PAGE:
If the mean intensity value for a section is less than the mean intensity value for the entire row, the pixel intensities are recalculated for that section utilizing a similar proprietary formula. Generally, if a pixel's intensity is slightly greater than the average pixel intensity for that section, the pixel is assigned an intensity value identifying it as “white.” If a pixel's intensity is slightly less than the average pixel intensity for that section, it is assigned an intensity value identifying it as “black.” Pixels having an intensity value close to the mean value are typically not changed in this instance either.
Once each pixel in the row has been processed utilizing the above described process, the enhanced image is reconstructed by rejoining the sections of the row. The row is then available for decoding.
Therefore, it is an object of the present invention to provide a group average filter capable of sharpening a row of pixels to aid in optical decoding.
An additional object of the present invention is to provide an image enhancement algorithm which divides a row of pixels from an image into sections prior to processing.
Another object of the present invention is to provide an image enhancement algorithm which utilizes the mean intensity for the row of pixels in processing each section of the row.
It is also an object of the present invention to provide an image enhancement algorithm which converts the image to grayscale prior to processing.
These and other objects of the present will be made clearer with reference to the following detailed description and accompanying drawings.
The following presents a detailed description of a preferred embodiment (as well as some alternative embodiments) of the present invention. However, it should be apparent to one skilled in the art that the described embodiment may be modified in form and content to be optimized for a wide variety of situations.
With reference first to
where n is the image width and m is the image height. The image is then converted to a grayscale image in step 103 by mapping each pixel to its grayscale representative. In the preferred embodiment, this is done utilizing a standard color to grayscale filter.
Next, a row of pixels from the image is selected for processing in step 105. The mean intensity of the row is then computed by averaging all of the pixel intensities from the row in step 107. The mean can be represented as follows:
Where n is the number of pixels in the row and y is the horizontal pixel value of the selected row.
The row of pixels is then divided into three to ten equal sections in step 109. The number of sections can either be selected by the user or predetermined by the image processing algorithm. The mean pixel intensity of each section is then computed by averaging the intensities of the pixels in each section in step 111.
If the mean pixel intensity of the section is less than the mean pixel intensity of the row as determined in step 113, the intensity of each pixel is recalculated in step 115 according to the following formula:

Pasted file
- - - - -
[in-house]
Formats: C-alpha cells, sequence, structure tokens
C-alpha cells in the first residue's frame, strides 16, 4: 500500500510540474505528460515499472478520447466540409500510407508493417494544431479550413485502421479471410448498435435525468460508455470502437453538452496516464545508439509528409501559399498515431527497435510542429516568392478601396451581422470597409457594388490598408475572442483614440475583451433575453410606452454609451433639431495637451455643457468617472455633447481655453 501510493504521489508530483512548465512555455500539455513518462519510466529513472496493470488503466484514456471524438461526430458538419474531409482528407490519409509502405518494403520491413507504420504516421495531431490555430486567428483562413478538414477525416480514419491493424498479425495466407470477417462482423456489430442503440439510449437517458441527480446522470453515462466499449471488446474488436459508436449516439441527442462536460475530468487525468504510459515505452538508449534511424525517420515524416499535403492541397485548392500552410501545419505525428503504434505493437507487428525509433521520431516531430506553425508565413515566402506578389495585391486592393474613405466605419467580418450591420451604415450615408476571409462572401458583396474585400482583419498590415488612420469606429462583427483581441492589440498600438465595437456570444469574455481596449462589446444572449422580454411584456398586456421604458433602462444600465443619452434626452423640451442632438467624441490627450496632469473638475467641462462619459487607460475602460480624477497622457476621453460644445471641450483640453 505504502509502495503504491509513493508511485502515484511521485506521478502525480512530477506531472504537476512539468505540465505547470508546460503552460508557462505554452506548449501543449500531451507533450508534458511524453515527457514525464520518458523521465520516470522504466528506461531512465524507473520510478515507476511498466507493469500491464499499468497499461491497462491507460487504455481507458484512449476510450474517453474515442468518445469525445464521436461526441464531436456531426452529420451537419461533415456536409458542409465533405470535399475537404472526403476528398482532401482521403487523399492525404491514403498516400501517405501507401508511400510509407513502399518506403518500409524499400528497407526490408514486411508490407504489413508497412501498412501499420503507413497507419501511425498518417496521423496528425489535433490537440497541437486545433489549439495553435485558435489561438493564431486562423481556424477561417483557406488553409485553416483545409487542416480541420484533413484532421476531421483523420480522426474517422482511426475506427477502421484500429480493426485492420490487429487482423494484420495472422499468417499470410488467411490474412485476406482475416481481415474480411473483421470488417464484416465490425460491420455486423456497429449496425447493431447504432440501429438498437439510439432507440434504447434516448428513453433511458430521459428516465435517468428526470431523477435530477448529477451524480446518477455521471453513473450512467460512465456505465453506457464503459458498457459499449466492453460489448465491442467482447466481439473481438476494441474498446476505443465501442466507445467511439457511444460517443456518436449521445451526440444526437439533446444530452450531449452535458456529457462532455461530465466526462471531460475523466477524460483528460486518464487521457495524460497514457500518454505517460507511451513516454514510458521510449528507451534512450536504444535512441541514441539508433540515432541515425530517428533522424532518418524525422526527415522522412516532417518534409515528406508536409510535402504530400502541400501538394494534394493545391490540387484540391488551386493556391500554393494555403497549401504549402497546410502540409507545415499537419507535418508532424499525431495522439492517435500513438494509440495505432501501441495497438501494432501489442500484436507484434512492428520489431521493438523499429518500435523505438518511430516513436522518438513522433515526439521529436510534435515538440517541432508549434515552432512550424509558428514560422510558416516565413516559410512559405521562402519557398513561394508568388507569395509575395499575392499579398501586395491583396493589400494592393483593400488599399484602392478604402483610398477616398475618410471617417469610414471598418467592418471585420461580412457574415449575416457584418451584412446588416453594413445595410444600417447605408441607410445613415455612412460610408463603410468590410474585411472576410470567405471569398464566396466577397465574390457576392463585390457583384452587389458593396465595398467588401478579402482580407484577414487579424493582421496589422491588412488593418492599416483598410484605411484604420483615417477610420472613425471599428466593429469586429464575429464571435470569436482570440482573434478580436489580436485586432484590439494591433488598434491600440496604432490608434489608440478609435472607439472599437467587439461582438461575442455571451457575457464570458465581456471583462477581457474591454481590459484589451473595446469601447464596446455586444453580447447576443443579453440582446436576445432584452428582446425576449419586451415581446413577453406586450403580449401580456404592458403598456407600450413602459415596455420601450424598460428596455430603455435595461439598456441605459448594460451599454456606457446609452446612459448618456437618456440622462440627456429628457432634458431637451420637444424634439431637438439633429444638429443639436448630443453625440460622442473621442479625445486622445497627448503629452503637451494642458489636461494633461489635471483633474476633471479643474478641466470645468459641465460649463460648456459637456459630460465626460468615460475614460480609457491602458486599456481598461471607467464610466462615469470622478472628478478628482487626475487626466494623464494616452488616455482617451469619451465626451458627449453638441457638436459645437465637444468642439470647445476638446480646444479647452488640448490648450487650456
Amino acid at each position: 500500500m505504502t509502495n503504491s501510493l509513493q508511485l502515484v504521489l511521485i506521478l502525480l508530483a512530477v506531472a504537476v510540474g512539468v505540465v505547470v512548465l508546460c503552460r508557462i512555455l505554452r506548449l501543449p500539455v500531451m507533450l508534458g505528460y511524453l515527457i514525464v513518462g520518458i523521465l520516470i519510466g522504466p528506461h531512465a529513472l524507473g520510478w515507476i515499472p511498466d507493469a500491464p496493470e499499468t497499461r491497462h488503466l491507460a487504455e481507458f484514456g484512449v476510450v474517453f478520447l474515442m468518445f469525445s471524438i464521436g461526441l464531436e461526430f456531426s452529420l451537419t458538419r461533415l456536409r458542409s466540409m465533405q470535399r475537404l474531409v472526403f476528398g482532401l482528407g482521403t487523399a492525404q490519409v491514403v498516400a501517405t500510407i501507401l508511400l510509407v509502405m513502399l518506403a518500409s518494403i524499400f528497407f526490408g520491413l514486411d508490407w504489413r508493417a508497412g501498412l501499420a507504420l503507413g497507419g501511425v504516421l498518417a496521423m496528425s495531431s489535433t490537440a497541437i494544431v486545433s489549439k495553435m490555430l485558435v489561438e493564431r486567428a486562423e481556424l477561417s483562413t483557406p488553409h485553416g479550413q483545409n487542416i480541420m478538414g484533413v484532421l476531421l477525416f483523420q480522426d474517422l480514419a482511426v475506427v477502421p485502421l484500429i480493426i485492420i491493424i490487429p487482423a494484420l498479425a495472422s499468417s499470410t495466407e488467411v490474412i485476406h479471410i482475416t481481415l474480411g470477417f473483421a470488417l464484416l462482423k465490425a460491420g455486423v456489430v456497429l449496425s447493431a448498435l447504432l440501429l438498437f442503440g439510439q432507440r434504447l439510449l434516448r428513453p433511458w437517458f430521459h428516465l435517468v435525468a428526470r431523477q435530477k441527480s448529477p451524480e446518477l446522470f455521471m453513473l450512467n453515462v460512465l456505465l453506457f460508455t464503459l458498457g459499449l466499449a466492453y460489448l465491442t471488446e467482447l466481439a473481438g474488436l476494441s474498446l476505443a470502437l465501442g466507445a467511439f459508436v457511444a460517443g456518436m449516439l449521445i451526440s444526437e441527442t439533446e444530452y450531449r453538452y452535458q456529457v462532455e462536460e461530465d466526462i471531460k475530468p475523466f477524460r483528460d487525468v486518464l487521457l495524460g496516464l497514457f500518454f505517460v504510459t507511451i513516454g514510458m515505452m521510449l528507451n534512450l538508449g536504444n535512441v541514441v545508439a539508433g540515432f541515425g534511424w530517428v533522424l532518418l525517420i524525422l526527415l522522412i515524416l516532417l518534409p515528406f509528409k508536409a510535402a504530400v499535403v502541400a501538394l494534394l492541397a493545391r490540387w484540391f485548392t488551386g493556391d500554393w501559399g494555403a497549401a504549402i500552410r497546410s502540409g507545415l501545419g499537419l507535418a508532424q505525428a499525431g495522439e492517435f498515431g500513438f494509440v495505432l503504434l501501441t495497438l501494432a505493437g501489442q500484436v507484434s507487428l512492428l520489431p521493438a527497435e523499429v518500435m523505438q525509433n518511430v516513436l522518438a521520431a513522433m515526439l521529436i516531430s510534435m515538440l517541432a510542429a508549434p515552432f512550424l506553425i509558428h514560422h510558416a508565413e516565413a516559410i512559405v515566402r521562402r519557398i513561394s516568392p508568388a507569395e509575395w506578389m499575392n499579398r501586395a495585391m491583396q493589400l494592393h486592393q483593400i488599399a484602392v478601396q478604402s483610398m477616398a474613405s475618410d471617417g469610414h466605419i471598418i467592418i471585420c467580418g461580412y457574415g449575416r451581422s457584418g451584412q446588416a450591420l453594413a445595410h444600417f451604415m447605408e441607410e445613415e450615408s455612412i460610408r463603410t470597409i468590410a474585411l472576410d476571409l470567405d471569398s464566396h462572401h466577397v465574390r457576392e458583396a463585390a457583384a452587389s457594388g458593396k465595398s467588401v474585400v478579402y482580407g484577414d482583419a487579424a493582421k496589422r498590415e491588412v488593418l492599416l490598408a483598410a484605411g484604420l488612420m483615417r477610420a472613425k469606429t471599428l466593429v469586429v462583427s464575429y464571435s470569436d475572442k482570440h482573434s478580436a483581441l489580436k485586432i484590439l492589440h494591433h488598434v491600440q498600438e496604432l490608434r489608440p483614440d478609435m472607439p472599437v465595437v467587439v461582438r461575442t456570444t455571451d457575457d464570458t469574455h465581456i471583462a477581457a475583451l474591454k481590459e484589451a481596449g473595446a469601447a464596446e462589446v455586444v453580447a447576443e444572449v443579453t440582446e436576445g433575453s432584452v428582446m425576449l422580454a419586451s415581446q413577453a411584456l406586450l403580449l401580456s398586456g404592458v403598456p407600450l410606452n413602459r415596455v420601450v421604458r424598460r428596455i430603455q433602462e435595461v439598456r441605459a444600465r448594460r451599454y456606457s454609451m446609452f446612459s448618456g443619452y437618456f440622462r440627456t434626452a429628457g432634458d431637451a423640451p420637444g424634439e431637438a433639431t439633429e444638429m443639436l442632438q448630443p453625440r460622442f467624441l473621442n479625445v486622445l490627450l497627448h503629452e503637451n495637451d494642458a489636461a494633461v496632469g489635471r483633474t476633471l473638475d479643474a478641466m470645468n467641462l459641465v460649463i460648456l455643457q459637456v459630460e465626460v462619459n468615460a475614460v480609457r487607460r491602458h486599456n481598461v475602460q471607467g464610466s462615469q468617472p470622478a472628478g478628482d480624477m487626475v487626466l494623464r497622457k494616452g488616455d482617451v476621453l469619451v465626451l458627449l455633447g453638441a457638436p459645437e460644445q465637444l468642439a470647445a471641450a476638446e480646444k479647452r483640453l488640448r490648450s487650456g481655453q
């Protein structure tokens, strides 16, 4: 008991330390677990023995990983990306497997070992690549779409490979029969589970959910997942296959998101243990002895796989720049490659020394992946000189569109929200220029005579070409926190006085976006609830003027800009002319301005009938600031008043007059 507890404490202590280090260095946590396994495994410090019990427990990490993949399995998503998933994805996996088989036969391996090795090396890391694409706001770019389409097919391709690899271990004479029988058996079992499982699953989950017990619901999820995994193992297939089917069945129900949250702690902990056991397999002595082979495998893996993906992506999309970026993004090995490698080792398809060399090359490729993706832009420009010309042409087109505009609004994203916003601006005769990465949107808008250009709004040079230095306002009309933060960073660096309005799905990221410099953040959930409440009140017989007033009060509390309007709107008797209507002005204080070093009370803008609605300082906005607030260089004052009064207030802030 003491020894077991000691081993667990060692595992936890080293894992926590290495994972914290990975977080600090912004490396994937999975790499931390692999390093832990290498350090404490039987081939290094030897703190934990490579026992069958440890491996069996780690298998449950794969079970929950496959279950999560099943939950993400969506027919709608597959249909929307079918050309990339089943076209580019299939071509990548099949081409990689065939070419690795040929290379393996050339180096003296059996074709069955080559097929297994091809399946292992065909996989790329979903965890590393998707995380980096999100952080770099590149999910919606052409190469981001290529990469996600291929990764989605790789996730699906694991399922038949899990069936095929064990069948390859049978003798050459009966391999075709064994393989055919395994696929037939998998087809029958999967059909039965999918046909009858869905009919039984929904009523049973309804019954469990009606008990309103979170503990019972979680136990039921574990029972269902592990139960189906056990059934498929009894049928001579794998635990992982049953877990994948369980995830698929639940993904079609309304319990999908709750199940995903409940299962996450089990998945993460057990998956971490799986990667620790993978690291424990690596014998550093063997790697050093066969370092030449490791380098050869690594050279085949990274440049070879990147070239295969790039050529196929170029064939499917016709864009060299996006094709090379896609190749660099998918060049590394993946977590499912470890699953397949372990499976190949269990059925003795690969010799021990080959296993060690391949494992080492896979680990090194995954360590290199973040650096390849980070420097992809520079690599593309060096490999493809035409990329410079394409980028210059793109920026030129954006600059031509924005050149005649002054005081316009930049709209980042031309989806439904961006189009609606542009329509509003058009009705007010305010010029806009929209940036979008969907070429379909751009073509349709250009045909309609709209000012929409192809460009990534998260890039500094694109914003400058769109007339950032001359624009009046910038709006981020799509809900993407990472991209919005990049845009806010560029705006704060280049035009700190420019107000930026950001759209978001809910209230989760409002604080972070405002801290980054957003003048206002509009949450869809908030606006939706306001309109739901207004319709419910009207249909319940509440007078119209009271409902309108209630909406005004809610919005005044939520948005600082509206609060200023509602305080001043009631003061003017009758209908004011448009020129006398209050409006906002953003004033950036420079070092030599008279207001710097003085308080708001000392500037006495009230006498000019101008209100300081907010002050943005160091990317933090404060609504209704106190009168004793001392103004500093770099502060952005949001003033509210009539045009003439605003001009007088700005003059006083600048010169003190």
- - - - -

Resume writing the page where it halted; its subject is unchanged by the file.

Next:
if pixelColor(x,y)+P*(pixelColor(x,y))>mean pixel intensity of section, then New Pixel value g(x,y)=“white,” else New Pixel value g(x,y)=“black”where, 1≦P≦20
The value of P can either be user defined or selected by the algorithm. The function “pixelcolor(x,y)” refers to the pixel intensity stored in that particular entry in the two dimensional array which defines the image. The pixel intensity values assigned to “white” and “black” depend upon the image format being used. For example, in a 256 color grayscale image, pixel intensities of zero would be assigned to “white” and 256 would be assigned to “black.” Pixels having an intensity value close to the mean value are typically not changed in this instance either.
If the mean pixel intensity of the section is less than the mean pixel intensity of the row as determined in step 117, the intensity of each pixel in the section is recalculated in step 119 according to the following formula:
if, pixelColor(x,y)−P*(pixelColor(x,y))>mean pixel intensity of section, then New Pixel value g(x,y)=“white,” else New Pixel value g(x, y)=“black”where, 1≦P≦20
The value of P can either be user defined or selected by the algorithm. The function “pixelcolor(x,y)” refers to the pixel intensity stored in that particular entry in the two dimensional array which defines the image. The pixel intensity values assigned to “white” and “black” depend upon the image format being used.
Once each pixel in the row has been processed utilizing the above described process, the enhanced image is reconstructed in step 121 by rejoining the sections of the row. The row is then available for decoding.
An example input and output barcode which have been processed by the aforementioned sharpening algorithm are shown in
While the foregoing embodiments of the invention have been set forth in considerable detail for the purposes of making a complete disclosure, it should be evident to one skilled in the art that multiple changes may be made to the aforementioned description without departing from the spirit of the invention.
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|U.S. Classification||382/272, 235/462.01, 382/176, 382/266, 382/172|
|International Classification||G06T5/00, G06K9/38, G06K7/10, G06K7/14|
|Cooperative Classification||G06K7/14, G06T5/003, G06K7/10851, G06T5/20, G06T2207/20192|
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|Sep 17, 2004||AS||Assignment|
Owner name: AMALGAMATED BANK, NEW YORK
Free format text: SECURITY INTEREST;ASSIGNOR:SCANBUY, INC.;REEL/FRAME:015782/0777
Effective date: 20040831
|Apr 17, 2006||AS||Assignment|
|Nov 2, 2009||AS||Assignment|
Owner name: MASTHEAD VENTURE PARTNERS CAPITAL, L.P., MASSACHUS
Free format text: SECURITY AGREEMENT;ASSIGNOR:SCANBUY, INC.;REEL/FRAME:023456/0203
Effective date: 20091005
|Jan 21, 2010||AS||Assignment|